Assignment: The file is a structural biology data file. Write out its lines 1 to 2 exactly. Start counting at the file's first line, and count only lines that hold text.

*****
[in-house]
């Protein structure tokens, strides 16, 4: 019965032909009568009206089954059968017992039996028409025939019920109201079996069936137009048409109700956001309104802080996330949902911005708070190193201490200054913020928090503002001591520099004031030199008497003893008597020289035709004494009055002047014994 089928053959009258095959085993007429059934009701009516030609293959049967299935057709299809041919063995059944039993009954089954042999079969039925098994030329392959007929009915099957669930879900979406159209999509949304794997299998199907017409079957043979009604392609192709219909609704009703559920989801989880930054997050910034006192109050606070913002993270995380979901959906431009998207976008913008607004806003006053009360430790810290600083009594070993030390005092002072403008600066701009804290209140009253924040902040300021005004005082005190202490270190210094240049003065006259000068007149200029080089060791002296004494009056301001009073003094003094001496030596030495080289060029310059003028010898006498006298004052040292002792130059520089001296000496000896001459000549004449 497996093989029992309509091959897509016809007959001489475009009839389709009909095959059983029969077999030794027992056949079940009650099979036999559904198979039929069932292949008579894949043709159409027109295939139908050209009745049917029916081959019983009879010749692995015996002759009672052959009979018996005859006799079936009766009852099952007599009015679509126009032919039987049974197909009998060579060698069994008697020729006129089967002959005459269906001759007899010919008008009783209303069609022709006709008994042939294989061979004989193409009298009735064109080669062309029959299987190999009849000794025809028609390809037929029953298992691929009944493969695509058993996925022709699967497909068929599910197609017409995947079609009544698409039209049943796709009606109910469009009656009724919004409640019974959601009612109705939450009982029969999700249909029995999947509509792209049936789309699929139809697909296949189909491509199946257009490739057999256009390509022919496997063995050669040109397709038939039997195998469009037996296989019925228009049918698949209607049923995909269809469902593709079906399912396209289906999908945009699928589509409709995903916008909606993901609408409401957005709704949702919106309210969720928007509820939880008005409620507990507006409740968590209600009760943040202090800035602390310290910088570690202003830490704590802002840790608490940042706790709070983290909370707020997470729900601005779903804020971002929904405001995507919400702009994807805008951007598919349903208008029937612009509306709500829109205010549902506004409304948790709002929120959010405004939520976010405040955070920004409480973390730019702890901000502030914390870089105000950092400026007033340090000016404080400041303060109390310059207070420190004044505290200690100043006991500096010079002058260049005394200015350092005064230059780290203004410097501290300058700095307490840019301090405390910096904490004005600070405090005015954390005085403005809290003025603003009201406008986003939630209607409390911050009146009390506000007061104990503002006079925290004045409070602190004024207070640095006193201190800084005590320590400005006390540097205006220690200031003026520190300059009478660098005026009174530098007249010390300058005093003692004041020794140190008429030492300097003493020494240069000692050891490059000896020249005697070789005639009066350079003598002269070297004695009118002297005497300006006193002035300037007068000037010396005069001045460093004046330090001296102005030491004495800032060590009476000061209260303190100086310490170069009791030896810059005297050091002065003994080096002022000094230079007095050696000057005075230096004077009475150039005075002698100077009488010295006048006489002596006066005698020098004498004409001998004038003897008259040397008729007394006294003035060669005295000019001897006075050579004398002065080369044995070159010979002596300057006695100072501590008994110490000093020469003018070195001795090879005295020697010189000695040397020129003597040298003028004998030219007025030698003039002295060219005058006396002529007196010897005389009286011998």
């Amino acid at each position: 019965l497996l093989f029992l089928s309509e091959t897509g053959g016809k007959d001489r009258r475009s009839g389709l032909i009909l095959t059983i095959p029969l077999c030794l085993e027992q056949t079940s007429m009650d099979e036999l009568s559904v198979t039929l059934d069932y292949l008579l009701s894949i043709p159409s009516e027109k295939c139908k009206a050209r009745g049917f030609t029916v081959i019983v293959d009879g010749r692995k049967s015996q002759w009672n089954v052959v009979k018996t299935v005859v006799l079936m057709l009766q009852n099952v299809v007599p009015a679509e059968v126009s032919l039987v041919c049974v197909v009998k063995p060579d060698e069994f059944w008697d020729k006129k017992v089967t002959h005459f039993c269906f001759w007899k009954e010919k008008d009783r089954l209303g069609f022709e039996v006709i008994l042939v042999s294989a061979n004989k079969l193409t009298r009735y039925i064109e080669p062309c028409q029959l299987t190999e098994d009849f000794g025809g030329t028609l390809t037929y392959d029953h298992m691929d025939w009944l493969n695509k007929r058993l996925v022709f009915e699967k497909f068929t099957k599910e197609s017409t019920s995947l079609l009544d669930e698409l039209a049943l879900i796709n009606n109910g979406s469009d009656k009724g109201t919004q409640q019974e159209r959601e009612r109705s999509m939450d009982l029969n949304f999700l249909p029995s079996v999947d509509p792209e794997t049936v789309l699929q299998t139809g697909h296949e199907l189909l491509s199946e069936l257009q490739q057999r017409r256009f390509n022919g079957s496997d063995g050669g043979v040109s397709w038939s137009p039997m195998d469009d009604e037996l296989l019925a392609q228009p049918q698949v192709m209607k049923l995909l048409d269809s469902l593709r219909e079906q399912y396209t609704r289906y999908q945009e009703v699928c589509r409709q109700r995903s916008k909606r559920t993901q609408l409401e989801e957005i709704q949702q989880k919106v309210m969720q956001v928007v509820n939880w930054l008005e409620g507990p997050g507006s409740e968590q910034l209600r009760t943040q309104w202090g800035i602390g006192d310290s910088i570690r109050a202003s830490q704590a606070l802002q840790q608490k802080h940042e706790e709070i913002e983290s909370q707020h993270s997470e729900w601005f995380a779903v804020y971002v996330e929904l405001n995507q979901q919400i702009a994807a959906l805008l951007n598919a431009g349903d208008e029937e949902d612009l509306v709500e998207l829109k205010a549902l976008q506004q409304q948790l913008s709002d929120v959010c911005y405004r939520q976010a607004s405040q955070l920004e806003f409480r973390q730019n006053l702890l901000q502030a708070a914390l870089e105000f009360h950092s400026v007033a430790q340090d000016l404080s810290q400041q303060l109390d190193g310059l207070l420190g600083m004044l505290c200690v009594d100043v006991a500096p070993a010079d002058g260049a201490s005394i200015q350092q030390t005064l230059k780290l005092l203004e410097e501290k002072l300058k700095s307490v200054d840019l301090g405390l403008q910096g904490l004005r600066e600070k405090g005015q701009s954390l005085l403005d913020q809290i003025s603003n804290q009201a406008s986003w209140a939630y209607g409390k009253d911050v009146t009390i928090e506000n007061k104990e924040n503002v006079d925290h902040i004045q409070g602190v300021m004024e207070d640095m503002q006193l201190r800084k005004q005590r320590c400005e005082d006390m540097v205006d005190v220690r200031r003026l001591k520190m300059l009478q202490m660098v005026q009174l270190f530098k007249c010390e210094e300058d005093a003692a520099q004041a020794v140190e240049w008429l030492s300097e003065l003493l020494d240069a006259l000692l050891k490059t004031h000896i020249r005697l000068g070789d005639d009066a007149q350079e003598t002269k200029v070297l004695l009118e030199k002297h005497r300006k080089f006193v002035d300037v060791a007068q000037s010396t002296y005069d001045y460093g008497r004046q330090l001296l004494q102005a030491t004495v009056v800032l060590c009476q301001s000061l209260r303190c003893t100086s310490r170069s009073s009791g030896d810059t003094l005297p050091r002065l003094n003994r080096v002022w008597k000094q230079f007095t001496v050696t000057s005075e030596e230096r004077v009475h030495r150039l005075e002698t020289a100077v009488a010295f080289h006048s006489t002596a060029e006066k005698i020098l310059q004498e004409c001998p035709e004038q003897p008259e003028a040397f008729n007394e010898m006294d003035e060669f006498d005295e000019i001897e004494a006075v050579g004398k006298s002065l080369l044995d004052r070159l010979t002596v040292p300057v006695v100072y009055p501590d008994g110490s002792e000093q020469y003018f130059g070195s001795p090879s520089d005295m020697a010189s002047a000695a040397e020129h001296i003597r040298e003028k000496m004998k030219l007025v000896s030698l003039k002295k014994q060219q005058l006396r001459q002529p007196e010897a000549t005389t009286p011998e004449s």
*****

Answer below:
[in-house]
């Protein structure tokens, strides 16, 4: 019965032909009568009206089954059968017992039996028409025939019920109201079996069936137009048409109700956001309104802080996330949902911005708070190193201490200054913020928090503002001591520099004031030199008497003893008597020289035709004494009055002047014994 089928053959009258095959085993007429059934009701009516030609293959049967299935057709299809041919063995059944039993009954089954042999079969039925098994030329392959007929009915099957669930879900979406159209999509949304794997299998199907017409079957043979009604392609192709219909609704009703559920989801989880930054997050910034006192109050606070913002993270995380979901959906431009998207976008913008607004806003006053009360430790810290600083009594070993030390005092002072403008600066701009804290209140009253924040902040300021005004005082005190202490270190210094240049003065006259000068007149200029080089060791002296004494009056301001009073003094003094001496030596030495080289060029310059003028010898006498006298004052040292002792130059520089001296000496000896001459000549004449 497996093989029992309509091959897509016809007959001489475009009839389709009909095959059983029969077999030794027992056949079940009650099979036999559904198979039929069932292949008579894949043709159409027109295939139908050209009745049917029916081959019983009879010749692995015996002759009672052959009979018996005859006799079936009766009852099952007599009015679509126009032919039987049974197909009998060579060698069994008697020729006129089967002959005459269906001759007899010919008008009783209303069609022709006709008994042939294989061979004989193409009298009735064109080669062309029959299987190999009849000794025809028609390809037929029953298992691929009944493969695509058993996925022709699967497909068929599910197609017409995947079609009544698409039209049943796709009606109910469009009656009724919004409640019974959601009612109705939450009982029969999700249909029995999947509509792209049936789309699929139809697909296949189909491509199946257009490739057999256009390509022919496997063995050669040109397709038939039997195998469009037996296989019925228009049918698949209607049923995909269809469902593709079906399912396209289906999908945009699928589509409709995903916008909606993901609408409401957005709704949702919106309210969720928007509820939880008005409620507990507006409740968590209600009760943040202090800035602390310290910088570690202003830490704590802002840790608490940042706790709070983290909370707020997470729900601005779903804020971002929904405001995507919400702009994807805008951007598919349903208008029937612009509306709500829109205010549902506004409304948790709002929120959010405004939520976010405040955070920004409480973390730019702890901000502030914390870089105000950092400026007033340090000016404080400041303060109390310059207070420190004044505290200690100043006991500096010079002058260049005394200015350092005064230059780290203004410097501290300058700095307490840019301090405390910096904490004005600070405090005015954390005085403005809290003025603003009201406008986003939630209607409390911050009146009390506000007061104990503002006079925290004045409070602190004024207070640095006193201190800084005590320590400005006390540097205006220690200031003026520190300059009478660098005026009174530098007249010390300058005093003692004041020794140190008429030492300097003493020494240069000692050891490059000896020249005697070789005639009066350079003598002269070297004695009118002297005497300006006193002035300037007068000037010396005069001045460093004046330090001296102005030491004495800032060590009476000061209260303190100086310490170069009791030896810059005297050091002065003994080096002022000094230079007095050696000057005075230096004077009475150039005075002698100077009488010295006048006489002596006066005698020098004498004409001998004038003897008259040397008729007394006294003035060669005295000019001897006075050579004398002065080369044995070159010979002596300057006695100072501590008994110490000093020469003018070195001795090879005295020697010189000695040397020129003597040298003028004998030219007025030698003039002295060219005058006396002529007196010897005389009286011998």